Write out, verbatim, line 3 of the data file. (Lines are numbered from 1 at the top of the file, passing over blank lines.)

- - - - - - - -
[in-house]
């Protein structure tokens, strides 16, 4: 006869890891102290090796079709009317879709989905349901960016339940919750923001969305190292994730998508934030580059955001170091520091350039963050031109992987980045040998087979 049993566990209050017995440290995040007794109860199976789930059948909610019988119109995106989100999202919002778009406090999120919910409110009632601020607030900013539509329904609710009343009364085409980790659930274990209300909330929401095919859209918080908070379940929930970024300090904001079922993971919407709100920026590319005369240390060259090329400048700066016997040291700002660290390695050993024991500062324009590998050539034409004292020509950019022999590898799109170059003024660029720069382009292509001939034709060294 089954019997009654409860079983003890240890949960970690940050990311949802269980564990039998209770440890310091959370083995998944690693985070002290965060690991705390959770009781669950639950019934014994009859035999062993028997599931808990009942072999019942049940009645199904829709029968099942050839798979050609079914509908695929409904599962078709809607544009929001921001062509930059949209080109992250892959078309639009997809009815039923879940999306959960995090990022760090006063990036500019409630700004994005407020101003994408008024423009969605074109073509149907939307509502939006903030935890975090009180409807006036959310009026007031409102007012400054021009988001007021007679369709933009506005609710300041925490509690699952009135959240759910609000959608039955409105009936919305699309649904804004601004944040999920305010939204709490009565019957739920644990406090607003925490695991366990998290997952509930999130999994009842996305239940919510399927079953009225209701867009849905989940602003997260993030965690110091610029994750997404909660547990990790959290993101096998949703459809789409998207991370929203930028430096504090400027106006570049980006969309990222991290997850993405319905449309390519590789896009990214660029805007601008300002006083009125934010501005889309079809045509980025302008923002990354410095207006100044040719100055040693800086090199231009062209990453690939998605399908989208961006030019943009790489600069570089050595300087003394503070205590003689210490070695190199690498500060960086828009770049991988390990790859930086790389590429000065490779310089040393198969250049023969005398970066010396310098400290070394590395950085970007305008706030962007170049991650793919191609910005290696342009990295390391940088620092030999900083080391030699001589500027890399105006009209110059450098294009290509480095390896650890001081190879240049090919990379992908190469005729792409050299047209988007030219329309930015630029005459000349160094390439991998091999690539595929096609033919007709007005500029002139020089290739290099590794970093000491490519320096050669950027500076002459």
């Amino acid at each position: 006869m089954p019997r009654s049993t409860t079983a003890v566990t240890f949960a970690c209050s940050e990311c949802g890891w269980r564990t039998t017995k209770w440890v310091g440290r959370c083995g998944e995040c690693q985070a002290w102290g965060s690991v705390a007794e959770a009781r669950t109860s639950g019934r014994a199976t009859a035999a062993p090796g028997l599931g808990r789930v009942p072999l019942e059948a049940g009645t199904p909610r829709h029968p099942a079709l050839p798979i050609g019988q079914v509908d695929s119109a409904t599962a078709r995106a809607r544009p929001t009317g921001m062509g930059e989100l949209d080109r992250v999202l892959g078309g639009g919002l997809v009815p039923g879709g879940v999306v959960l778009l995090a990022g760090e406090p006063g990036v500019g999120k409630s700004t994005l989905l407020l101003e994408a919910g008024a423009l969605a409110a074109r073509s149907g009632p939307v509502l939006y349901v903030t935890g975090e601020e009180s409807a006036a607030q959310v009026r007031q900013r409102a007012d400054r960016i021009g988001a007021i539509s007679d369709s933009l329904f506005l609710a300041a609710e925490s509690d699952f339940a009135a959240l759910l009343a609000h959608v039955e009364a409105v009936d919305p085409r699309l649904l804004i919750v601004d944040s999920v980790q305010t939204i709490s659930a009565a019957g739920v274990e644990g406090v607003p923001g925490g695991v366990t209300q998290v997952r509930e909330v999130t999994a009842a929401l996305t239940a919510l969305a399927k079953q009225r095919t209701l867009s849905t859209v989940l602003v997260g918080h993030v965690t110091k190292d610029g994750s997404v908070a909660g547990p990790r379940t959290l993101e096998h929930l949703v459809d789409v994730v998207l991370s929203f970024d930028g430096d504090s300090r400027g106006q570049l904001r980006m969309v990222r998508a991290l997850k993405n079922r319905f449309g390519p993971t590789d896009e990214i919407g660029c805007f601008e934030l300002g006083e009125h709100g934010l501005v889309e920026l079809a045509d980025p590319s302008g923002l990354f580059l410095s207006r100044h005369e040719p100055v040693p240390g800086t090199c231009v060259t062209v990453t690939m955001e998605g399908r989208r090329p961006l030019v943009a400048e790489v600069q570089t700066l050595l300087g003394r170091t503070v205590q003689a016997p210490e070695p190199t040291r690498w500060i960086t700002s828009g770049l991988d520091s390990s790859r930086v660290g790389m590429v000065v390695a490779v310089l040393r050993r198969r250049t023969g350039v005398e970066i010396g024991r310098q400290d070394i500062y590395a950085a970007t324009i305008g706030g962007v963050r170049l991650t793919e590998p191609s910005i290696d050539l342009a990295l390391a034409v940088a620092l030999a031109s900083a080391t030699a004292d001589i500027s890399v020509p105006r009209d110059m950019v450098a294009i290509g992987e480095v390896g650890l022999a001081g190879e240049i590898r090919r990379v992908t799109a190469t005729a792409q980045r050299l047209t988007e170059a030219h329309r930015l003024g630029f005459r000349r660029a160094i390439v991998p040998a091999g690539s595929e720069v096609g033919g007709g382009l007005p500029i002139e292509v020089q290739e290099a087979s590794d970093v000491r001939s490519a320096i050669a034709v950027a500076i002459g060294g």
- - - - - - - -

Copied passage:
């Amino acid at each position: 006869m089954p019997r009654s049993t409860t079983a003890v566990t240890f949960a970690c209050s940050e990311c949802g890891w269980r564990t039998t017995k209770w440890v310091g440290r959370c083995g998944e995040c690693q985070a002290w102290g965060s690991v705390a007794e959770a009781r669950t109860s639950g019934r014994a199976t009859a035999a062993p090796g028997l599931g808990r789930v009942p072999l019942e059948a049940g009645t199904p909610r829709h029968p099942a079709l050839p798979i050609g019988q079914v509908d695929s119109a409904t599962a078709r995106a809607r544009p929001t009317g921001m062509g930059e989100l949209d080109r992250v999202l892959g078309g639009g919002l997809v009815p039923g879709g879940v999306v959960l778009l995090a990022g760090e406090p006063g990036v500019g999120k409630s700004t994005l989905l407020l101003e994408a919910g008024a423009l969605a409110a074109r073509s149907g009632p939307v509502l939006y349901v903030t935890g975090e601020e009180s409807a006036a607030q959310v009026r007031q900013r409102a007012d400054r960016i021009g988001a007021i539509s007679d369709s933009l329904f506005l609710a300041a609710e925490s509690d699952f339940a009135a959240l759910l009343a609000h959608v039955e009364a409105v009936d919305p085409r699309l649904l804004i919750v601004d944040s999920v980790q305010t939204i709490s659930a009565a019957g739920v274990e644990g406090v607003p923001g925490g695991v366990t209300q998290v997952r509930e909330v999130t999994a009842a929401l996305t239940a919510l969305a399927k079953q009225r095919t209701l867009s849905t859209v989940l602003v997260g918080h993030v965690t110091k190292d610029g994750s997404v908070a909660g547990p990790r379940t959290l993101e096998h929930l949703v459809d789409v994730v998207l991370s929203f970024d930028g430096d504090s300090r400027g106006q570049l904001r980006m969309v990222r998508a991290l997850k993405n079922r319905f449309g390519p993971t590789d896009e990214i919407g660029c805007f601008e934030l300002g006083e009125h709100g934010l501005v889309e920026l079809a045509d980025p590319s302008g923002l990354f580059l410095s207006r100044h005369e040719p100055v040693p240390g800086t090199c231009v060259t062209v990453t690939m955001e998605g399908r989208r090329p961006l030019v943009a400048e790489v600069q570089t700066l050595l300087g003394r170091t503070v205590q003689a016997p210490e070695p190199t040291r690498w500060i960086t700002s828009g770049l991988d520091s390990s790859r930086v660290g790389m590429v000065v390695a490779v310089l040393r050993r198969r250049t023969g350039v005398e970066i010396g024991r310098q400290d070394i500062y590395a950085a970007t324009i305008g706030g962007v963050r170049l991650t793919e590998p191609s910005i290696d050539l342009a990295l390391a034409v940088a620092l030999a031109s900083a080391t030699a004292d001589i500027s890399v020509p105006r009209d110059m950019v450098a294009i290509g992987e480095v390896g650890l022999a001081g190879e240049i590898r090919r990379v992908t799109a190469t005729a792409q980045r050299l047209t988007e170059a030219h329309r930015l003024g630029f005459r000349r660029a160094i390439v991998p040998a091999g690539s595929e720069v096609g033919g007709g382009l007005p500029i002139e292509v020089q290739e290099a087979s590794d970093v000491r001939s490519a320096i050669a034709v950027a500076i002459g060294g």